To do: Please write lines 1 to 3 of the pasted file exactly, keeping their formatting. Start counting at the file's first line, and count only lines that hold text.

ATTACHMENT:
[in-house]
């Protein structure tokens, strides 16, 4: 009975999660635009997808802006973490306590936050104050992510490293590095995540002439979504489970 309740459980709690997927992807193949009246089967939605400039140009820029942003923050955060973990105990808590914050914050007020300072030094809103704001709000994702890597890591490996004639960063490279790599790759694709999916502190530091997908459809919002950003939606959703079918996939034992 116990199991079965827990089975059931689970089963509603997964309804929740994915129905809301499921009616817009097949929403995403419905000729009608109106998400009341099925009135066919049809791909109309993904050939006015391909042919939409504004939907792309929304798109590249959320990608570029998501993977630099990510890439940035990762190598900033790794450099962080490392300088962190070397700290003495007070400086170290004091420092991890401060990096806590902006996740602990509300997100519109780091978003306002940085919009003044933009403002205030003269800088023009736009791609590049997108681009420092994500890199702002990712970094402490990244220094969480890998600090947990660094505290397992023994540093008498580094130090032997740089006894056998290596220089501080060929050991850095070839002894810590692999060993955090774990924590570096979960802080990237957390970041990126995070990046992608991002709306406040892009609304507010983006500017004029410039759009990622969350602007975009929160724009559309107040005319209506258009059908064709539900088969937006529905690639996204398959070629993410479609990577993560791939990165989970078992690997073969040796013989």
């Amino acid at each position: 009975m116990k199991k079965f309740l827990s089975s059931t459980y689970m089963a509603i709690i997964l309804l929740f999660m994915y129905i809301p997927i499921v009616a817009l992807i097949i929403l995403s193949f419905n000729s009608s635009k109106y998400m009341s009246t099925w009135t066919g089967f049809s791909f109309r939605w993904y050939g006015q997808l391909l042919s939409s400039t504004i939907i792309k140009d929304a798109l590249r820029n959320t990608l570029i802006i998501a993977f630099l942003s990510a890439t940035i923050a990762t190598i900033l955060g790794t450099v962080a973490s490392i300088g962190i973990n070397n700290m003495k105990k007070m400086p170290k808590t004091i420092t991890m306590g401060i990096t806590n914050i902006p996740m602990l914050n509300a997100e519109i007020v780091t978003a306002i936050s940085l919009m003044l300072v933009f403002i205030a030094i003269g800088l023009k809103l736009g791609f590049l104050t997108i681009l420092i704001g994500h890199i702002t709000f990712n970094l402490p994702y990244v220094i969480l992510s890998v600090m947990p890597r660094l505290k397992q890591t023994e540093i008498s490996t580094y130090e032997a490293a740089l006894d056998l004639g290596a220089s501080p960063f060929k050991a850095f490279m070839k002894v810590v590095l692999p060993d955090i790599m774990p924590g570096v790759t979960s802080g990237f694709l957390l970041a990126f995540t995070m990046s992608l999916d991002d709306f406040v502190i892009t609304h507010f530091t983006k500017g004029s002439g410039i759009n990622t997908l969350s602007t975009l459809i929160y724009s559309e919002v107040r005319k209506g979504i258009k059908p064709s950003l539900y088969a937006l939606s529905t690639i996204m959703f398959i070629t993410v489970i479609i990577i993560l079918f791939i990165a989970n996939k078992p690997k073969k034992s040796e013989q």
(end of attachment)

[in-house]
């Protein structure tokens, strides 16, 4: 009975999660635009997808802006973490306590936050104050992510490293590095995540002439979504489970 309740459980709690997927992807193949009246089967939605400039140009820029942003923050955060973990105990808590914050914050007020300072030094809103704001709000994702890597890591490996004639960063490279790599790759694709999916502190530091997908459809919002950003939606959703079918996939034992 116990199991079965827990089975059931689970089963509603997964309804929740994915129905809301499921009616817009097949929403995403419905000729009608109106998400009341099925009135066919049809791909109309993904050939006015391909042919939409504004939907792309929304798109590249959320990608570029998501993977630099990510890439940035990762190598900033790794450099962080490392300088962190070397700290003495007070400086170290004091420092991890401060990096806590902006996740602990509300997100519109780091978003306002940085919009003044933009403002205030003269800088023009736009791609590049997108681009420092994500890199702002990712970094402490990244220094969480890998600090947990660094505290397992023994540093008498580094130090032997740089006894056998290596220089501080060929050991850095070839002894810590692999060993955090774990924590570096979960802080990237957390970041990126995070990046992608991002709306406040892009609304507010983006500017004029410039759009990622969350602007975009929160724009559309107040005319209506258009059908064709539900088969937006529905690639996204398959070629993410479609990577993560791939990165989970078992690997073969040796013989």
């Amino acid at each position: 009975m116990k199991k079965f309740l827990s089975s059931t459980y689970m089963a509603i709690i997964l309804l929740f999660m994915y129905i809301p997927i499921v009616a817009l992807i097949i929403l995403s193949f419905n000729s009608s635009k109106y998400m009341s009246t099925w009135t066919g089967f049809s791909f109309r939605w993904y050939g006015q997808l391909l042919s939409s400039t504004i939907i792309k140009d929304a798109l590249r820029n959320t990608l570029i802006i998501a993977f630099l942003s990510a890439t940035i923050a990762t190598i900033l955060g790794t450099v962080a973490s490392i300088g962190i973990n070397n700290m003495k105990k007070m400086p170290k808590t004091i420092t991890m306590g401060i990096t806590n914050i902006p996740m602990l914050n509300a997100e519109i007020v780091t978003a306002i936050s940085l919009m003044l300072v933009f403002i205030a030094i003269g800088l023009k809103l736009g791609f590049l104050t997108i681009l420092i704001g994500h890199i702002t709000f990712n970094l402490p994702y990244v220094i969480l992510s890998v600090m947990p890597r660094l505290k397992q890591t023994e540093i008498s490996t580094y130090e032997a490293a740089l006894d056998l004639g290596a220089s501080p960063f060929k050991a850095f490279m070839k002894v810590v590095l692999p060993d955090i790599m774990p924590g570096v790759t979960s802080g990237f694709l957390l970041a990126f995540t995070m990046s992608l999916d991002d709306f406040v502190i892009t609304h507010f530091t983006k500017g004029s002439g410039i759009n990622t997908l969350s602007t975009l459809i929160y724009s559309e919002v107040r005319k209506g979504i258009k059908p064709s950003l539900y088969a937006l939606s529905t690639i996204m959703f398959i070629t993410v489970i479609i990577i993560l079918f791939i990165a989970n996939k078992p690997k073969k034992s040796e013989q």